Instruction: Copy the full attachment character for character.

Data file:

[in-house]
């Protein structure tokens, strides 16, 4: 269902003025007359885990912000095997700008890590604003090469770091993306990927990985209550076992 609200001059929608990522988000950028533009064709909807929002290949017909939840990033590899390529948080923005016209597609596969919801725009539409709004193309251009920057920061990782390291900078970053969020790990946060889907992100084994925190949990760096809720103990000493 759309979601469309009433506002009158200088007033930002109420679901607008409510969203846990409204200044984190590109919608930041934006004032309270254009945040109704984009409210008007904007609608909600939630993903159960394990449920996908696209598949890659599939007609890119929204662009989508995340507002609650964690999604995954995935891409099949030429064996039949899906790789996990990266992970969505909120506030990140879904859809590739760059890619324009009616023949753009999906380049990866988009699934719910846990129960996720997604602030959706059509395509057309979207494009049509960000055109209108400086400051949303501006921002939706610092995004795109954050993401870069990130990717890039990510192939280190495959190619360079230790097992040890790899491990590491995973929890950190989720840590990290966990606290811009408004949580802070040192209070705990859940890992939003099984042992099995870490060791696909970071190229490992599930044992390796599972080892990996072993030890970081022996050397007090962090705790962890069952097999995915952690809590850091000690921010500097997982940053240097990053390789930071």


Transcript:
[in-house]
């Protein structure tokens, strides 16, 4: 269902003025007359885990912000095997700008890590604003090469770091993306990927990985209550076992 609200001059929608990522988000950028533009064709909807929002290949017909939840990033590899390529948080923005016209597609596969919801725009539409709004193309251009920057920061990782390291900078970053969020790990946060889907992100084994925190949990760096809720103990000493 759309979601469309009433506002009158200088007033930002109420679901607008409510969203846990409204200044984190590109919608930041934006004032309270254009945040109704984009409210008007904007609608909600939630993903159960394990449920996908696209598949890659599939007609890119929204662009989508995340507002609650964690999604995954995935891409099949030429064996039949899906790789996990990266992970969505909120506030990140879904859809590739760059890619324009009616023949753009999906380049990866988009699934719910846990129960996720997604602030959706059509395509057309979207494009049509960000055109209108400086400051949303501006921002939706610092995004795109954050993401870069990130990717890039990510192939280190495959190619360079230790097992040890790899491990590491995973929890950190989720840590990290966990606290811009408004949580802070040192209070705990859940890992939003099984042992099995870490060791696909970071190229490992599930044992390796599972080892990996072993030890970081022996050397007090962090705790962890069952097999995915952690809590850091000690921010500097997982940053240097990053390789930071």